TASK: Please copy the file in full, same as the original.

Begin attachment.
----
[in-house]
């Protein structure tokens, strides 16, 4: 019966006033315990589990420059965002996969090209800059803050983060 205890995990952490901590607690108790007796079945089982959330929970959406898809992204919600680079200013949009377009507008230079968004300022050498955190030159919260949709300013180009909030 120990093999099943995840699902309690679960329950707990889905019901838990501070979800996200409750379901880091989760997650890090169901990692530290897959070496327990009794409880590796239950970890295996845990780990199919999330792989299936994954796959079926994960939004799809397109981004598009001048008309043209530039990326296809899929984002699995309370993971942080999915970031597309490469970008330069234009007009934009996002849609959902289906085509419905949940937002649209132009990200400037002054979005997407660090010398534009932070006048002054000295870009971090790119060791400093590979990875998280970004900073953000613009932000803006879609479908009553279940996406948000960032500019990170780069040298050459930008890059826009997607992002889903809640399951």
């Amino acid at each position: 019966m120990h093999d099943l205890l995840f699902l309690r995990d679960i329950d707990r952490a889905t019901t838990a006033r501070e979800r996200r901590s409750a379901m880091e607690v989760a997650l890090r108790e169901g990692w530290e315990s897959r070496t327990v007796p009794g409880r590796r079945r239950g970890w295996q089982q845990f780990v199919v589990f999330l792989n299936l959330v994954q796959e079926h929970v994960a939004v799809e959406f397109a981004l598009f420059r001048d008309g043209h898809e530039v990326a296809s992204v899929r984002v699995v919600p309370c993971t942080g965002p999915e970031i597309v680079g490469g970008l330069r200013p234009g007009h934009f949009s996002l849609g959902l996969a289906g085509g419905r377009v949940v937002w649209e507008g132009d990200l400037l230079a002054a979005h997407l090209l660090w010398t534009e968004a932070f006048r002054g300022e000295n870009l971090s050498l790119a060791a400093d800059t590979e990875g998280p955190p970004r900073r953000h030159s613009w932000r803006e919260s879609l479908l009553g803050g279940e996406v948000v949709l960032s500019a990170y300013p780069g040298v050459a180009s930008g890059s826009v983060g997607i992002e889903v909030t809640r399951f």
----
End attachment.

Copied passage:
[in-house]
């Protein structure tokens, strides 16, 4: 019966006033315990589990420059965002996969090209800059803050983060 205890995990952490901590607690108790007796079945089982959330929970959406898809992204919600680079200013949009377009507008230079968004300022050498955190030159919260949709300013180009909030 120990093999099943995840699902309690679960329950707990889905019901838990501070979800996200409750379901880091989760997650890090169901990692530290897959070496327990009794409880590796239950970890295996845990780990199919999330792989299936994954796959079926994960939004799809397109981004598009001048008309043209530039990326296809899929984002699995309370993971942080999915970031597309490469970008330069234009007009934009996002849609959902289906085509419905949940937002649209132009990200400037002054979005997407660090010398534009932070006048002054000295870009971090790119060791400093590979990875998280970004900073953000613009932000803006879609479908009553279940996406948000960032500019990170780069040298050459930008890059826009997607992002889903809640399951």
């Amino acid at each position: 019966m120990h093999d099943l205890l995840f699902l309690r995990d679960i329950d707990r952490a889905t019901t838990a006033r501070e979800r996200r901590s409750a379901m880091e607690v989760a997650l890090r108790e169901g990692w530290e315990s897959r070496t327990v007796p009794g409880r590796r079945r239950g970890w295996q089982q845990f780990v199919v589990f999330l792989n299936l959330v994954q796959e079926h929970v994960a939004v799809e959406f397109a981004l598009f420059r001048d008309g043209h898809e530039v990326a296809s992204v899929r984002v699995v919600p309370c993971t942080g965002p999915e970031i597309v680079g490469g970008l330069r200013p234009g007009h934009f949009s996002l849609g959902l996969a289906g085509g419905r377009v949940v937002w649209e507008g132009d990200l400037l230079a002054a979005h997407l090209l660090w010398t534009e968004a932070f006048r002054g300022e000295n870009l971090s050498l790119a060791a400093d800059t590979e990875g998280p955190p970004r900073r953000h030159s613009w932000r803006e919260s879609l479908l009553g803050g279940e996406v948000v949709l960032s500019a990170y300013p780069g040298v050459a180009s930008g890059s826009v983060g997607i992002e889903v909030t809640r399951f």